If your child has received a diagnosis for Cystic Fibrosis (CF), you will no doubt want to gather all the information available on providing the best possible care.
According to Cystic Fibrosis Australia, CF is an inherited condition which primarily affects the lungs and digestive system due to a malfunction in the exocrine system.
People with CF develop an abnormal amount of excessively thick and sticky mucous within the lungs, airways and the digestive system. From birth, a person with CF will need constant medical attention.
The National Cystic Fibrosis Foundation’s 65 Roses Campaign is hosted during the month of May to raise awareness of CF.
As part of CF Awareness month in May, we’re shining a spotlight on how parents and care-givers can best nurture their children with CF for a healthier life.
After diagnosis, consult with the experts
All babies in Australia are offered newborn screening and the majority of people with CF are now diagnosed by the age of 2, although there are some exceptions to this.
For the check, a midwife will take a few drops of blood from a baby’s heel. If CF is suspected after a screening, the doctor will arrange a sweat test. A baby’s sweat will contain a high level of salt if CF is present.
Once CF is diagnosed, a specialist team should be consulted. This could include a senior doctor who is an expert in CF, a specialist nurse, physiotherapist, dietitian and social worker.
Stay healthy with daily therapy
CF is a condition which requires constant management. This may include daily physiotherapy to clear the lungs and exercises to help build stamina. This is an area where it helps to have the assistance of an organisation like Zest Care, who can provide a skilled Educarer to help with daily exercises.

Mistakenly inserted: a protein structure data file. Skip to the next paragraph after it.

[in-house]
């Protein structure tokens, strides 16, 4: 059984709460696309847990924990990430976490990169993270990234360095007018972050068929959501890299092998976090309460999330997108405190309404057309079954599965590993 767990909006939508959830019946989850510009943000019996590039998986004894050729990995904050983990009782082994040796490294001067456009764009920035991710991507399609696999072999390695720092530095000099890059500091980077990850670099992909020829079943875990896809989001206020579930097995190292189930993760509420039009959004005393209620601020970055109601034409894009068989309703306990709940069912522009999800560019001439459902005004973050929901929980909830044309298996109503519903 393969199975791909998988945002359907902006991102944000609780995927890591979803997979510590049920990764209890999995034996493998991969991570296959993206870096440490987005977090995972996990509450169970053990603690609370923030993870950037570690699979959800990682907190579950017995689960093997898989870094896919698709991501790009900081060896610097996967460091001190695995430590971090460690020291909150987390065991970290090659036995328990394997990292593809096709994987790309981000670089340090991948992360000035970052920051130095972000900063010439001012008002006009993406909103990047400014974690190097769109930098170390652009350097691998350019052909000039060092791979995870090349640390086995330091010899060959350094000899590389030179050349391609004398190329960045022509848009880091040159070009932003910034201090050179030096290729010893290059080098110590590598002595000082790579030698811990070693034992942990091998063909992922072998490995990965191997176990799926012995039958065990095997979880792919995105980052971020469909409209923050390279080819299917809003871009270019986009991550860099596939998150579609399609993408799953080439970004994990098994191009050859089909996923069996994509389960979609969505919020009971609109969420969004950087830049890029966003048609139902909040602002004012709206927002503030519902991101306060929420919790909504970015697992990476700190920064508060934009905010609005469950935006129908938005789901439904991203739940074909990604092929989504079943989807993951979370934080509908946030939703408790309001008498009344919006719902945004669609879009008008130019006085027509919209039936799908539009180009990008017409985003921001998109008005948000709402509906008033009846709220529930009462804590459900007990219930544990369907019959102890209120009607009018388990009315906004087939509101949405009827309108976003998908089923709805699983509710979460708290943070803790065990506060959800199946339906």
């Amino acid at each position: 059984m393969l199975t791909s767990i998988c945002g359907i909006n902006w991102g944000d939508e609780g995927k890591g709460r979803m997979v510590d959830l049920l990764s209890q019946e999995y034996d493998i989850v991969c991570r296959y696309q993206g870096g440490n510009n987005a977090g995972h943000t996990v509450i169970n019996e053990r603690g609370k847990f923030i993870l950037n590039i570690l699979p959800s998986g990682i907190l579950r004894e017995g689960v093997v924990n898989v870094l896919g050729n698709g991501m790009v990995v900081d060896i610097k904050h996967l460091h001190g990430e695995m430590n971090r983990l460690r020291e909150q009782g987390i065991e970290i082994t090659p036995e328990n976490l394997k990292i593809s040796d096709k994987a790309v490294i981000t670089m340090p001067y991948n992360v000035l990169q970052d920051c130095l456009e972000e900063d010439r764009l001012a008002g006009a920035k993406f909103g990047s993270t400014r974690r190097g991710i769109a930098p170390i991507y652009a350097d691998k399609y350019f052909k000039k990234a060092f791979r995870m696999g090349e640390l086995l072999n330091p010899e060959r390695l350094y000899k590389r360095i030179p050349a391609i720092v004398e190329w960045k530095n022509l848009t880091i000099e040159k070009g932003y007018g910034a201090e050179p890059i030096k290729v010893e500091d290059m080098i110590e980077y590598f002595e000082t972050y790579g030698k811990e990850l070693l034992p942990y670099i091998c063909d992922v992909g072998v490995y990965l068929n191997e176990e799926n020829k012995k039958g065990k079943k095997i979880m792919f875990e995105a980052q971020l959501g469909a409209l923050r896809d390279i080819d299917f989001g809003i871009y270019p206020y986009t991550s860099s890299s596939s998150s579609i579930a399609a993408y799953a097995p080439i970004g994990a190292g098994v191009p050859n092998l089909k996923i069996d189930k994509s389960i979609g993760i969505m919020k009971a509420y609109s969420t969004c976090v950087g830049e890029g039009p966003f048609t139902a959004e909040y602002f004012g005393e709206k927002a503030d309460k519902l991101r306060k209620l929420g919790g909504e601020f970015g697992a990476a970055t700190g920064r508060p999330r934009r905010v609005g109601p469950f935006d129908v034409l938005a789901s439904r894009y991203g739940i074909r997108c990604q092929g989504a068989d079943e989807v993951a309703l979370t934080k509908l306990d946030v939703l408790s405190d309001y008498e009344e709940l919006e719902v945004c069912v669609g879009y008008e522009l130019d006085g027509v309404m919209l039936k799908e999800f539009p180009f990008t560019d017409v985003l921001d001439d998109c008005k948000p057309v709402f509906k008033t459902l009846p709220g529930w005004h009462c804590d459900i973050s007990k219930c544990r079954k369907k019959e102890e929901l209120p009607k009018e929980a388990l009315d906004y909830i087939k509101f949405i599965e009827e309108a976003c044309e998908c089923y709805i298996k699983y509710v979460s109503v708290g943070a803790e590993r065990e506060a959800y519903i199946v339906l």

A person with CF will also have a comprehensive medication plan which may include antibiotics, anti-inflammatory medications to lessen swelling and mucous-thinning drugs. A baby will need to start taking digestive enzymes straight away.
Concentrate on proper nutrition
Nutrition plays a very important role in treatment of CF. People with CF are required to consume between 120 – 150% of the daily amount of calories recommended for a person of the same age and size that does not have CF. This can assist in their chance of absorbing nutrients for healthy growth, as well as fighting off illnesses.
A person with CF will have a high calorie diet and while it is also important to be balanced with fruits, vegetables, proteins and fats, they also need a higher salt intake to replace what they lose through sweat. The sweat of someone with Cystic Fibrosis is up to five times saltier than people who do not have CF (Cystic Fibrosis Victoria).
Zest Care can help with nutrition planning and food preparation to ensure that a child with CF is getting the best possible nutrition.
Establish your support team
With great care, many babies and children with CF will go on to enjoy healthy and happy childhoods. In addition, Cystic Fibrosis is recognised as a disability by the Australian Government and fully-funded assistance is available.
Zest Care has been providing education and support for families in the comfort of their homes for over 16 years. Contact us today for more information on how we can help ensure your child receives the best possible support.